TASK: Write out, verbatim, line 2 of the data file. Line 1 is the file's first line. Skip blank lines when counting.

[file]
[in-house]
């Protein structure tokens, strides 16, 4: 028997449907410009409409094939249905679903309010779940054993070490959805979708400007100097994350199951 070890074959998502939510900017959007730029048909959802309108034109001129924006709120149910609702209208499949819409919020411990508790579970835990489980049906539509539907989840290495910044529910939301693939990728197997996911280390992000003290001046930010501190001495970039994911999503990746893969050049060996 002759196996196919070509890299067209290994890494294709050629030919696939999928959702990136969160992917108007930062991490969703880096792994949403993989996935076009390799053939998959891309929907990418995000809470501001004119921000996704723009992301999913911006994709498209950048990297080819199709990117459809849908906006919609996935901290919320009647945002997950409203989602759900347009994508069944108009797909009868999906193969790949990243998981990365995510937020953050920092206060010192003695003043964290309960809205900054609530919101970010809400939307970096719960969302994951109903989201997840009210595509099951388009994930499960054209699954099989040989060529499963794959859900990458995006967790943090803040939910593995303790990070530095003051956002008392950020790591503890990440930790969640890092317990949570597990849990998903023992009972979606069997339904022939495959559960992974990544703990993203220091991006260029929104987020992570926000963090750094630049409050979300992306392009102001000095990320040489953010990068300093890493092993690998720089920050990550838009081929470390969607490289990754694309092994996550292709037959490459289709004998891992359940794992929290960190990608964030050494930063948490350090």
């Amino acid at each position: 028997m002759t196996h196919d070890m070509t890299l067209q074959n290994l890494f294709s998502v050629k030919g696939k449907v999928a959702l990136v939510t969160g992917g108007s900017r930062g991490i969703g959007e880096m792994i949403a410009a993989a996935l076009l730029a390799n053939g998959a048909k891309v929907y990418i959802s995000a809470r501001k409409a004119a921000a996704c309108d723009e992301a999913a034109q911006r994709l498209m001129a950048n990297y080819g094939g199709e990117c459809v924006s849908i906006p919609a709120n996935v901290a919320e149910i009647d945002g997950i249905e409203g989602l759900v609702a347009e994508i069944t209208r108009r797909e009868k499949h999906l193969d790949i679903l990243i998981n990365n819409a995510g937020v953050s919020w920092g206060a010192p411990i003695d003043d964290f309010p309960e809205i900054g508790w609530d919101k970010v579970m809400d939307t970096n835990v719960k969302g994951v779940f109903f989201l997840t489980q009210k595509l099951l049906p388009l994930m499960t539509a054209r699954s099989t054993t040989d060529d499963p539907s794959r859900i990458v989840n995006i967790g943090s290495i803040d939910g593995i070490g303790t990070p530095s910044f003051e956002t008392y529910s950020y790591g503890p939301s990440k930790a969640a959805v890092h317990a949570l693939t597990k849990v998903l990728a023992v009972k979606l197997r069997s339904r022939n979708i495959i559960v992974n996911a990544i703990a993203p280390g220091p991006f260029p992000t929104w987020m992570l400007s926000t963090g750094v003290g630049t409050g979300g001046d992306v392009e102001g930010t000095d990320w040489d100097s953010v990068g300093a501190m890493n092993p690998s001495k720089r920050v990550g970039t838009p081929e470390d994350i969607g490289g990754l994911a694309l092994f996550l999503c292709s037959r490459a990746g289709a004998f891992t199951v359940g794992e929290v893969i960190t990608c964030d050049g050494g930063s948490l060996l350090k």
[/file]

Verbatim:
């Protein structure tokens, strides 16, 4: 028997449907410009409409094939249905679903309010779940054993070490959805979708400007100097994350199951 070890074959998502939510900017959007730029048909959802309108034109001129924006709120149910609702209208499949819409919020411990508790579970835990489980049906539509539907989840290495910044529910939301693939990728197997996911280390992000003290001046930010501190001495970039994911999503990746893969050049060996 002759196996196919070509890299067209290994890494294709050629030919696939999928959702990136969160992917108007930062991490969703880096792994949403993989996935076009390799053939998959891309929907990418995000809470501001004119921000996704723009992301999913911006994709498209950048990297080819199709990117459809849908906006919609996935901290919320009647945002997950409203989602759900347009994508069944108009797909009868999906193969790949990243998981990365995510937020953050920092206060010192003695003043964290309960809205900054609530919101970010809400939307970096719960969302994951109903989201997840009210595509099951388009994930499960054209699954099989040989060529499963794959859900990458995006967790943090803040939910593995303790990070530095003051956002008392950020790591503890990440930790969640890092317990949570597990849990998903023992009972979606069997339904022939495959559960992974990544703990993203220091991006260029929104987020992570926000963090750094630049409050979300992306392009102001000095990320040489953010990068300093890493092993690998720089920050990550838009081929470390969607490289990754694309092994996550292709037959490459289709004998891992359940794992929290960190990608964030050494930063948490350090």